Herring, Edmund Francis (1898-1982)

Photograph of Edmund F. Herring

Australian War Memorial #151137

Cropped by author

Edmund Herring was a Rhodes Scholar (1912) who joined the Officers' Training Corps at Oxford just before the First World War broke out. He was commissioned into the artillery and served in the British Army in France and the Middle East. He returned to civilian life after the war, completing his law degree at Oxford before returning to Australia and becoming a successful barrister.  He was active in Conservative politics and was a member of the White Guard, a secret anti-Communist organization. However, he became active in the Australian militia and was a friend of Thomas Blamey.

Herring was called to the colors in 1939 as commander of the 6 Division artillery. He served as commander of 6 Division in North Africa, though not in combat, and returned home with it in February 1942.  He opposed Blamey's appointment as commander of Australian military forces, but this did not destroy their friendship. Later that year Herring was appointed commander of Australian troops in New Guinea, a largely administrative post, in place of Sydney Rowell, who did not get along with Blamey.

Herring took command of I Australian Corps in August 1943 and led the Australian troops who fought in the Papua campaign, surviving an aircraft crash on 28 September 1943 uninjured. That same month, he confirmed the death sentences of 22 Papuans convicted of murder and treason, which created a controversy when made public in 1978. Herring also created controversy in his relations with Savige, the commander of 3 Division, and Barbey, the American 7 Amphibious Force commander. It may be for these reasons that Herring retired from the army in 1944 to become chief justice of Victoria, in spite of having no prior experience as a judge. Herring also served postwar as Lieutenant-Governor of Victoria (1945-1972) and as Director of Recruiting during the Korean War (1950-1951).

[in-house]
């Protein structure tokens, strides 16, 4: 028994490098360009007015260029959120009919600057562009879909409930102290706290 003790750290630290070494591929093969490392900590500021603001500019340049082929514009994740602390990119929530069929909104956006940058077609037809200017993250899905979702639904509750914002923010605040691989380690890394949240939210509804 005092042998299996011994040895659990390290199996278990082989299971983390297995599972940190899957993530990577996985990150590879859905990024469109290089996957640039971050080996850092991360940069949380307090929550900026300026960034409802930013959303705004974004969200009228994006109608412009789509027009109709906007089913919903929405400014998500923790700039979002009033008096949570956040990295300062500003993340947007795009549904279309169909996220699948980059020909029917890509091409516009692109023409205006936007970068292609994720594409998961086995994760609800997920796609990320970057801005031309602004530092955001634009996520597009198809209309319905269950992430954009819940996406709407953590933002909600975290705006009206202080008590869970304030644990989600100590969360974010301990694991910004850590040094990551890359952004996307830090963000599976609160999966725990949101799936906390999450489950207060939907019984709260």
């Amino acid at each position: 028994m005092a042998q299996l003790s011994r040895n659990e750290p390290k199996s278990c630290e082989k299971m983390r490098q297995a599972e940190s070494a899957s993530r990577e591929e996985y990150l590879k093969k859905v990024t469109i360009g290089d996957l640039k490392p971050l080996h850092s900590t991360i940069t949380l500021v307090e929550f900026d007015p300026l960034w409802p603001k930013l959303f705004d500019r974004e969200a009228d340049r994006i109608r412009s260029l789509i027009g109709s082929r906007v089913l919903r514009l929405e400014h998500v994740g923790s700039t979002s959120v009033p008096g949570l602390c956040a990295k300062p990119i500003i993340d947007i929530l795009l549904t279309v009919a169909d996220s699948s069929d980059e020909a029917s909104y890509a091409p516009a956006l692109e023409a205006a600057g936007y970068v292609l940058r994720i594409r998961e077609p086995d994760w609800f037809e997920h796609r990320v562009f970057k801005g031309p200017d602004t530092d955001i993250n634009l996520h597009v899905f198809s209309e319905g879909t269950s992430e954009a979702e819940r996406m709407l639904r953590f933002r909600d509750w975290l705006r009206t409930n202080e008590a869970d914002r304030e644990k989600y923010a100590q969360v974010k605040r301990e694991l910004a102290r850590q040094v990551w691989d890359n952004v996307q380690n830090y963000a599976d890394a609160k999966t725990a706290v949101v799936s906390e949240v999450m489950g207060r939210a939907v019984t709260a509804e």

The official Australian war historian described Herring as "small and quiet" but with impressive diplomatic skills. Intensely competitive, he also had the knack of thoroughly dressing down a man without raising his voice.

Service record


Born at Maryborough, Victoria

Enlists in King Edward's Horse
Second lieutenant     
99 Brigade, Royal Field Artillery

Legal staff, 3 Cavalry Division

Commander, 44 Battery, 22 Brigade, Australian Field Artillery
Lieutenant colonel     

Brigadier general     
Commander, Royal Artillery, 3 Division

Commander, Royal Artillery, 6 Division
Major general     
Commander, 6 Division

Commander, 7 Military District

Commander, Northern Territory Force

Commander, II Corps
Lieutenant general     
Commander, New Guinea Force

Commander, I Australian Corps, New Guinea

Retires from the Army. Becomes chief justice of Victoria.

Lieutenant-Governor of Victoria


Dies at Camberwell, Melbourne


Australian Dictionary of Biography (accessed 2011-6-18)

Australian War Memorial (accessed 2011-6-18) (accessed 2008-3-8)

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